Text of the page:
After averaging -3.4 runs all season (all numbers approximate), the Red Sox have now scored 22 runs in their last 3 games, albeit against the Houston Astros. While nothing in baseball can be determined from a pair of games, one in which they scored 9 runs and the other with 10, the games can be used as a microcosm for the state of the Red Sox team in 2014, and more importantly 2015.
After everything went right last year, everything has gone wrong this year. I have a feeling that we won’t see either extreme again, although the Red Sox are on a streak of extremes since 2011. In 2011, they experienced both ends of the spectrum. 2012? Horrendous. And 13 and 14 I already said. But that becomes a problem for fans (and many media members), who will see what happens this year and not have their hopes high for 2015. I’ve heard so many fans say “Well, we caught lightning in a bottle in 2013 (true), but this year is a more accurate representation of the Boston Red Sox.” They’re acknowledging one extreme and not the other.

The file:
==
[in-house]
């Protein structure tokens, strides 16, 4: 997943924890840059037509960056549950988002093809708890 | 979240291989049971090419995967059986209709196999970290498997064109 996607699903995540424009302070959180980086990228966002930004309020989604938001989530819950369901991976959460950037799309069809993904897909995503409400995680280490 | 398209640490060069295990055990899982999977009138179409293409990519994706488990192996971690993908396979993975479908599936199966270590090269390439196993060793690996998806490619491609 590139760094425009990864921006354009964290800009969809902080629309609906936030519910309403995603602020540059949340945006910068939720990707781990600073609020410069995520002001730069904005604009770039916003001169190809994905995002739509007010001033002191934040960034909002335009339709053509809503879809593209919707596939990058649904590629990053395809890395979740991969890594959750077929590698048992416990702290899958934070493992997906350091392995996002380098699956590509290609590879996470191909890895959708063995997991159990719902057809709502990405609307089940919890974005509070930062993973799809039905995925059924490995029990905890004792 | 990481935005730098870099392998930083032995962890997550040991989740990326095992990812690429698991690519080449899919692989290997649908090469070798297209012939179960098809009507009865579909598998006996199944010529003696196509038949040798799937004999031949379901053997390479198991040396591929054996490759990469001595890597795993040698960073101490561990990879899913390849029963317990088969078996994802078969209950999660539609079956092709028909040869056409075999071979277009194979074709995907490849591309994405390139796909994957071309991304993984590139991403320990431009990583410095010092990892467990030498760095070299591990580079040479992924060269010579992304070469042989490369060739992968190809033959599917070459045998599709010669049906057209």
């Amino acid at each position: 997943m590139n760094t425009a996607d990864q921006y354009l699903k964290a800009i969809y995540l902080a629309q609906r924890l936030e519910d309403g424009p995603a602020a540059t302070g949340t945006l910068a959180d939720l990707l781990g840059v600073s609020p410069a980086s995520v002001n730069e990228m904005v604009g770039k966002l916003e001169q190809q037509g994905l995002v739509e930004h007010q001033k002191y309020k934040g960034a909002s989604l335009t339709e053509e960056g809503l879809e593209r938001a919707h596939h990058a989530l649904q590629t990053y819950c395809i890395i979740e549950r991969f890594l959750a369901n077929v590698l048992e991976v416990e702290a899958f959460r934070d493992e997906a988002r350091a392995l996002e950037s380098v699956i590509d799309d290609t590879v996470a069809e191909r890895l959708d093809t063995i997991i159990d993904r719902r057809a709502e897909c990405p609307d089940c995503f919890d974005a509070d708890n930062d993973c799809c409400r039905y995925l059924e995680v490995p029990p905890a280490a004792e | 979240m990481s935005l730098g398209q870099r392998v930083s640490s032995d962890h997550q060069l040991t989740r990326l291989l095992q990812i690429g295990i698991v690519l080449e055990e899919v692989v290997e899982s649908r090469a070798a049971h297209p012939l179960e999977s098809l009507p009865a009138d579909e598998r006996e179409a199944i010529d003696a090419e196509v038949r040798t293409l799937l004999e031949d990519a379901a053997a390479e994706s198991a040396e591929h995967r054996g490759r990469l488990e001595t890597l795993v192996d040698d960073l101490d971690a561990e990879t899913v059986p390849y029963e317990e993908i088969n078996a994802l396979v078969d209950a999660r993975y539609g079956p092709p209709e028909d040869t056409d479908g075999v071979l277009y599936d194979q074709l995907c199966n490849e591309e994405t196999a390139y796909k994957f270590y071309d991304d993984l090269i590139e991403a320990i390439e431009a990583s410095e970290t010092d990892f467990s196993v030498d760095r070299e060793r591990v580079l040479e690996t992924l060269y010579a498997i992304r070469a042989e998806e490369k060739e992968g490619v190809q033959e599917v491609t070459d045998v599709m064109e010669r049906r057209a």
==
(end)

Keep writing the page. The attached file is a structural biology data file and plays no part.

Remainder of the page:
But Ben Cherrington knows that 2015 should be a different tale. Let’s look at the offense next year. They’ll replace AJ Pierzynski with probably Christian Vazquez, which is an upgrade simply because Vazquez has a body temperature somewhere in the nineties. Mike Napoli, who has done way better this year than people realize, should be good for 115-145 games of a 3 WAR-level of play. Bogaerts should take another step, and Brock Holt might actually be the Brock Holt that we’ve seen the past few months. Then, the Sox should be able to piece together the outfield through Cespedes, Bradley, Victorino, Craig, Nava, and whatever they do by probably trading at least one of those guys. (And maybe Giancarlo Stanton? Yes.) And here’s to hoping that Papi and Pedey are still Papi and Pedey next year. The latter is a little more sure than the former.
The Sox will have to beef up the pitching staff, but I think it’s clear to just about anyone who follows closely that the offense will be a lot better next year. While 2 great games means next to nothing from a statistical perspective, they can serve as a reminder that better times are to come for the Sox. When there’s nothing to cheer for in August except 9 and 10 runs within a few nights of each other, I guess that’s what we’ll have to focus on.